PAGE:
Towards the normalisation of same sex families…?

I meant to blog this at the time, but Suzy Byrne marked what could be the first step in a major constitutional change (it gives rise to a fascinating discussion in the comments zone) in southern law regarding same sex families. Suzy picks up this concise report from the Irish Times on the day:

…Mr Justice Hedigan said there was nothing in Irish law to suggest that a family of two women and a child “has any lesser right to be recognised as a de facto family than a family composed of a man and a woman unmarried to each other”.

He said the rights of a man who acted as a sperm donor were at least no greater than those of an unmarried father. In considering his application for guardianship the child’s welfare was the paramount consideration.

He believed there existed such personal ties between the couple and the child as to give rise to family rights under Article 8 of the European Convention on Human Rights which do not conflict with Irish law…

Obviously this still has a long way to go before it gets to challenging the constitution, but given past experience it is one that the Oireachtas would do well to prepare for well in advance. Not least because the potential for conflicting rights is so complex. For instnace, in another piece in the Irish Times Ronan McGreevy reports:

Donnacha Murphy of Unmarried Fathers of Ireland said the case highlighted the absence of fundamental rights for fathers in such circumstances. “The fact that a ‘blood link’ was of little weight and not a determining factor in terms of his decision is an insult to the thousands of unmarried fathers in Ireland.”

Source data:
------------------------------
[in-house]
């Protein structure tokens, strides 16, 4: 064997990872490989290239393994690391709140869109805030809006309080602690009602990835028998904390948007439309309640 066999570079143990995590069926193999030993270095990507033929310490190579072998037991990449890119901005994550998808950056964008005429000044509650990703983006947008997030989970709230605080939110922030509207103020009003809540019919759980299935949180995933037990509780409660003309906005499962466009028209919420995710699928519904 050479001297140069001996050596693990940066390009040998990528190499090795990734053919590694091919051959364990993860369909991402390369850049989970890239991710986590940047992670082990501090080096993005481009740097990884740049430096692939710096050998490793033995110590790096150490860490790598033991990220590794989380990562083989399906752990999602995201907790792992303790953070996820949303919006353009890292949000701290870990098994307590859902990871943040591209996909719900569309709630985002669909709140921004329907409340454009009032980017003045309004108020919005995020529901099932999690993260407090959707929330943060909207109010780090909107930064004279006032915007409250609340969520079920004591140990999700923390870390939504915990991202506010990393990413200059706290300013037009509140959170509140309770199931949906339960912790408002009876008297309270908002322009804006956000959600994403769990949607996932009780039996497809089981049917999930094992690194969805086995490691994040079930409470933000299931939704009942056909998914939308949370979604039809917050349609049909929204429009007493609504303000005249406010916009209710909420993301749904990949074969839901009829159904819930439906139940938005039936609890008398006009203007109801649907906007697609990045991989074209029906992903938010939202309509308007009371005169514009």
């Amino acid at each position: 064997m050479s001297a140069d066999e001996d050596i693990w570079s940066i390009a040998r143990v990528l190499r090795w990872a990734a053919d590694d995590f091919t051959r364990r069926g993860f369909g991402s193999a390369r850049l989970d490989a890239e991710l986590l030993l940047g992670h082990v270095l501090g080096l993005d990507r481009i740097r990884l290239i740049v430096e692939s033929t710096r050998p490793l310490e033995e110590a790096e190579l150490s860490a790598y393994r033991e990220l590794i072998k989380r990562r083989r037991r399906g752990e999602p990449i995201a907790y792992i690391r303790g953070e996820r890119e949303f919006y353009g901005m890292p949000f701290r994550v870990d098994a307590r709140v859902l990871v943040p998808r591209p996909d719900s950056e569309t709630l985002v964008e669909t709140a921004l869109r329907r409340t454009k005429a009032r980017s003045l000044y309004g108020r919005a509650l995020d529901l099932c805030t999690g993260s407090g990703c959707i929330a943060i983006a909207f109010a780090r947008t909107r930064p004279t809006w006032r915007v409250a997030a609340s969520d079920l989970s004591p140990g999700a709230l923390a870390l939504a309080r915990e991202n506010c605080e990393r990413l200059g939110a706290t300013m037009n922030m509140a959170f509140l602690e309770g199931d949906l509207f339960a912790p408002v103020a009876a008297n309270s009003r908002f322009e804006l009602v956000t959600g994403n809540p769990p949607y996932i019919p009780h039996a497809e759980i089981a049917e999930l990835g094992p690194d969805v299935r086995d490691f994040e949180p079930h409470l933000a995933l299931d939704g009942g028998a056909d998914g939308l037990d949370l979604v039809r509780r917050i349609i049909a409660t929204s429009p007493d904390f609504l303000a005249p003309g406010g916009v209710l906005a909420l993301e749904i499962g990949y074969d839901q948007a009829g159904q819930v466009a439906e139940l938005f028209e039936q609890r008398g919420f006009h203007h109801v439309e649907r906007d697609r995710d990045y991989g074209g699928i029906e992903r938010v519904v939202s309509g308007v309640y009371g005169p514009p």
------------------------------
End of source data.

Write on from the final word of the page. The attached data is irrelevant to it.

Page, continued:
In this regard there appears to be a significant difference with UK law, where one of the unintended consequences of giving unmarried fathers close to the same rights and responsibilities as married ones, has been a massive drop in numbers of sperm donors available to Lesbian couples wishing to go down that route.

The key being ‘responsibilities’. Not all sperm donors want the kind of relationship with the child that this man clearly did. For many it is a clean, business transaction. But under UK law the responsibility is both financial and life long.

In this case, the man concerned is taking his appeal to the Supreme Court in hopes of asserting his right as the father. If they find in his favour, those rights are likely to be balanced with similar responsibilities to those that currently pertain in the UK.

This is an issue that could run for years to come…

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  • Rory

    I don’t know if this clip is pertinent to the debate so I offer it without prejudice.

  • Animus

    I wonder if this will lead to a kind of contractual arrangement for informal sperm donors. What happens in these cases when a surrogate mother changes her mind? Is it not a similar issue?

    While I’m sympathetic to this man’s case, he seemed to go in with one idea – as a business transaction – and change it later. This is not the same as an unmarried father who is denied access to their child.